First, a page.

Right up in the north-west corner of Israel, on the border with Lebanon, are the sea-sculpted caverns of Rosh Hanikra. With a marvellous view of the Mediterranean coast – and a peek into Lebanon through the border fence – the site offers the chance to descend 210 metres in a cable car and explore the grottos and the fossil-rich cliffs.
In 1942 soldiers from New Zealand and South Africa serving with the the allied forces excavated tunnels through the soft chalk to create a route for the Haifa-Beirut-Tripoli railway. In March 1948 the railway was blown up by the Carmel Division of the Haganah in order to prevent its use by invading Lebanese forces. Today an audio-visual presentation is given and coffee and ice-cream are served inside one of the tunnels which actually exits in Lebanon.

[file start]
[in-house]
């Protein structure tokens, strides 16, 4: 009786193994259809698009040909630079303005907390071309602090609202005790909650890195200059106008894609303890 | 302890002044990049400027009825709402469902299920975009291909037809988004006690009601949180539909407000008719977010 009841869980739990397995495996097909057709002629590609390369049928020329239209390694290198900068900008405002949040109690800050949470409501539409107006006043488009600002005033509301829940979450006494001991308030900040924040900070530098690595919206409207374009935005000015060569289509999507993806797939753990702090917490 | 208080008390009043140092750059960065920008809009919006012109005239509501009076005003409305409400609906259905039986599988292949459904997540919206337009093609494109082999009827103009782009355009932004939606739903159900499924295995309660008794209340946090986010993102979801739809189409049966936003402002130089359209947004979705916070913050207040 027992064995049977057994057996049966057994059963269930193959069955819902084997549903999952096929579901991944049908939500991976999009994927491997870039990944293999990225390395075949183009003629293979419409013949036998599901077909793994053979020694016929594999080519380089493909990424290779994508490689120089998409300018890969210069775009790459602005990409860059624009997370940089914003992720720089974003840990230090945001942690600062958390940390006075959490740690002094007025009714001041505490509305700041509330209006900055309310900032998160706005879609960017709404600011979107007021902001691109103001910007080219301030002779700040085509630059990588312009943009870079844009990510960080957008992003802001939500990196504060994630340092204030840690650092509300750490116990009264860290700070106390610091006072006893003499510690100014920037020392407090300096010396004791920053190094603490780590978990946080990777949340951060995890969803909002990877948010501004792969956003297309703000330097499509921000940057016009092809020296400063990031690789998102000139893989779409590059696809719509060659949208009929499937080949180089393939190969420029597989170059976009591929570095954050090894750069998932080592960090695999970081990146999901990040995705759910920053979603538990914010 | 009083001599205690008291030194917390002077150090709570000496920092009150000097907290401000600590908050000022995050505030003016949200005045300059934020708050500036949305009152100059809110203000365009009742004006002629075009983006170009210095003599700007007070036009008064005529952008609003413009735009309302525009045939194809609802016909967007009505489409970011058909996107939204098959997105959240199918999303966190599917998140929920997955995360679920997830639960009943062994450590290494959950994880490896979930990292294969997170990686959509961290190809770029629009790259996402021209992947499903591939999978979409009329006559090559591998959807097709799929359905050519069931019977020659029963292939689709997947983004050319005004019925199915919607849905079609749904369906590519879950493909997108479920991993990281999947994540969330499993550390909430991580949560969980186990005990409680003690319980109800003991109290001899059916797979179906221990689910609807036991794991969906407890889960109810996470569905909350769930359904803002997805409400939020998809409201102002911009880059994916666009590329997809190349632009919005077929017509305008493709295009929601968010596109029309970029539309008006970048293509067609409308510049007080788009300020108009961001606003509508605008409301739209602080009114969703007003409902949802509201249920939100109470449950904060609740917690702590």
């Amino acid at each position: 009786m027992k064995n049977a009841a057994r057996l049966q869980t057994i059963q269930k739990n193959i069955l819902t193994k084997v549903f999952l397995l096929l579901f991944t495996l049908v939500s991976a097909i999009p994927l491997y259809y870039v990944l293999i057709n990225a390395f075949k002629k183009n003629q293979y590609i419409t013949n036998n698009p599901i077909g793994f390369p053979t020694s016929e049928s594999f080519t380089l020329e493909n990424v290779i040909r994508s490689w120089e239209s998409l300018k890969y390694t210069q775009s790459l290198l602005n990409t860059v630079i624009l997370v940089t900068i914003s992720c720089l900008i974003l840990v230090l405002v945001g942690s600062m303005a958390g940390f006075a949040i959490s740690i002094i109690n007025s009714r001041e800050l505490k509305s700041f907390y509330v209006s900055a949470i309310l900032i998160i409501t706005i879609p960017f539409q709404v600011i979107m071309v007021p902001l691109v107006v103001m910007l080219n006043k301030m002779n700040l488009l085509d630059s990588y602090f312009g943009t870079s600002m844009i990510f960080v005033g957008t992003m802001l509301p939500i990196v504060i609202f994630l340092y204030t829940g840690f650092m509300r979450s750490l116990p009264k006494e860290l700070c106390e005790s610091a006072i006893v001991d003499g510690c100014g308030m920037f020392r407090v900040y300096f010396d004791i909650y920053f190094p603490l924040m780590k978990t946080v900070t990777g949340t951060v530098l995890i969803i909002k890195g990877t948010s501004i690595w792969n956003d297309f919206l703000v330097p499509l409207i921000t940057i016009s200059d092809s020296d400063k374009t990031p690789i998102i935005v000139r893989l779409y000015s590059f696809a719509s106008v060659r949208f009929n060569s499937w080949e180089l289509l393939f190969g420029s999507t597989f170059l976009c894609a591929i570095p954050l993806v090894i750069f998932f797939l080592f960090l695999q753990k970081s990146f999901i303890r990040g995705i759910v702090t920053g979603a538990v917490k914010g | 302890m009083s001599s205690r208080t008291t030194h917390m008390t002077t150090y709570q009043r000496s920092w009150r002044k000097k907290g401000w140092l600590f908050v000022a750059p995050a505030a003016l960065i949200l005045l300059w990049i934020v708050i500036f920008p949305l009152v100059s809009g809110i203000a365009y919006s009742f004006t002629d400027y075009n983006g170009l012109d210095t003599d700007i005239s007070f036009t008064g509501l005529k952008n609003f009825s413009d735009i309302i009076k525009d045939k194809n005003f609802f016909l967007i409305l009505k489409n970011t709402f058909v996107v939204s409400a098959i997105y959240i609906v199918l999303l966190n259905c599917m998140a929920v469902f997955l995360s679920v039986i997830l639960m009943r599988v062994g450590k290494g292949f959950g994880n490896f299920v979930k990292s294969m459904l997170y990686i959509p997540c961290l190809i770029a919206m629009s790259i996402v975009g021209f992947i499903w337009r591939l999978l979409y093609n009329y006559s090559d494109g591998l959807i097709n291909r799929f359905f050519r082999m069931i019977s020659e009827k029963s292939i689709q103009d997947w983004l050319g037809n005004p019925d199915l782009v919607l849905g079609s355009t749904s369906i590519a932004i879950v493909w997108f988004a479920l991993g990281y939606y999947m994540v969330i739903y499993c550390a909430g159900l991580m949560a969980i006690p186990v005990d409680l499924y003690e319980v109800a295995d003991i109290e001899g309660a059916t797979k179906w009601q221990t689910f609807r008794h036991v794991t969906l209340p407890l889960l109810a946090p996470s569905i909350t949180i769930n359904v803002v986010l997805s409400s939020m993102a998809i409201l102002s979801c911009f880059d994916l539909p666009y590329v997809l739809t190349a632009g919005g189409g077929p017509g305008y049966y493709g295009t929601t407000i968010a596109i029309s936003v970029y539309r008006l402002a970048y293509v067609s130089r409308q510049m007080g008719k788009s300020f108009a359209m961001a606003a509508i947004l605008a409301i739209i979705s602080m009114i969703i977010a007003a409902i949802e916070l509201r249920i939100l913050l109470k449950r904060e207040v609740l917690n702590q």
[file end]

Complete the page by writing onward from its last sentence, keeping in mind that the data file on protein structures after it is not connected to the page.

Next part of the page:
Rosh Hanikra is part of the Achziv national park and Loggerhead Sea Turtles nest on the nearby beaches.
- Postcard from Israel: Caesarea (cifwatch.com)